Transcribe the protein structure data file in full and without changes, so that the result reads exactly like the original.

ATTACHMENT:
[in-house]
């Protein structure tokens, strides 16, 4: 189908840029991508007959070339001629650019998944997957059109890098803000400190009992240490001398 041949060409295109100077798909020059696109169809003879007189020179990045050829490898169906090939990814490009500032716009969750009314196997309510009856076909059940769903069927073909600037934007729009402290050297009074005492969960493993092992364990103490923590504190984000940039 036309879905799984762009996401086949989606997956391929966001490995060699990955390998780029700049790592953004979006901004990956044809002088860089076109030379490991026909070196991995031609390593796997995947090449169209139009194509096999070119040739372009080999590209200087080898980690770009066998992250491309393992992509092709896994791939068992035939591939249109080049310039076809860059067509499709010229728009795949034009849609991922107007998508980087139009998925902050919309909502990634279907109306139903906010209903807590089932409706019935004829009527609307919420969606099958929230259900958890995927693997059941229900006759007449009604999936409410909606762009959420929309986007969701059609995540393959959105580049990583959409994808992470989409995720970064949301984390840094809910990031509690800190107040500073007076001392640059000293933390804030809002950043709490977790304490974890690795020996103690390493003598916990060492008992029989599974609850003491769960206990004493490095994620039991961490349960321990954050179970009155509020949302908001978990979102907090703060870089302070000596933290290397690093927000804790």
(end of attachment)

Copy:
[in-house]
């Protein structure tokens, strides 16, 4: 189908840029991508007959070339001629650019998944997957059109890098803000400190009992240490001398 041949060409295109100077798909020059696109169809003879007189020179990045050829490898169906090939990814490009500032716009969750009314196997309510009856076909059940769903069927073909600037934007729009402290050297009074005492969960493993092992364990103490923590504190984000940039 036309879905799984762009996401086949989606997956391929966001490995060699990955390998780029700049790592953004979006901004990956044809002088860089076109030379490991026909070196991995031609390593796997995947090449169209139009194509096999070119040739372009080999590209200087080898980690770009066998992250491309393992992509092709896994791939068992035939591939249109080049310039076809860059067509499709010229728009795949034009849609991922107007998508980087139009998925902050919309909502990634279907109306139903906010209903807590089932409706019935004829009527609307919420969606099958929230259900958890995927693997059941229900006759007449009604999936409410909606762009959420929309986007969701059609995540393959959105580049990583959409994808992470989409995720970064949301984390840094809910990031509690800190107040500073007076001392640059000293933390804030809002950043709490977790304490974890690795020996103690390493003598916990060492008992029989599974609850003491769960206990004493490095994620039991961490349960321990954050179970009155509020949302908001978990979102907090703060870089302070000596933290290397690093927000804790």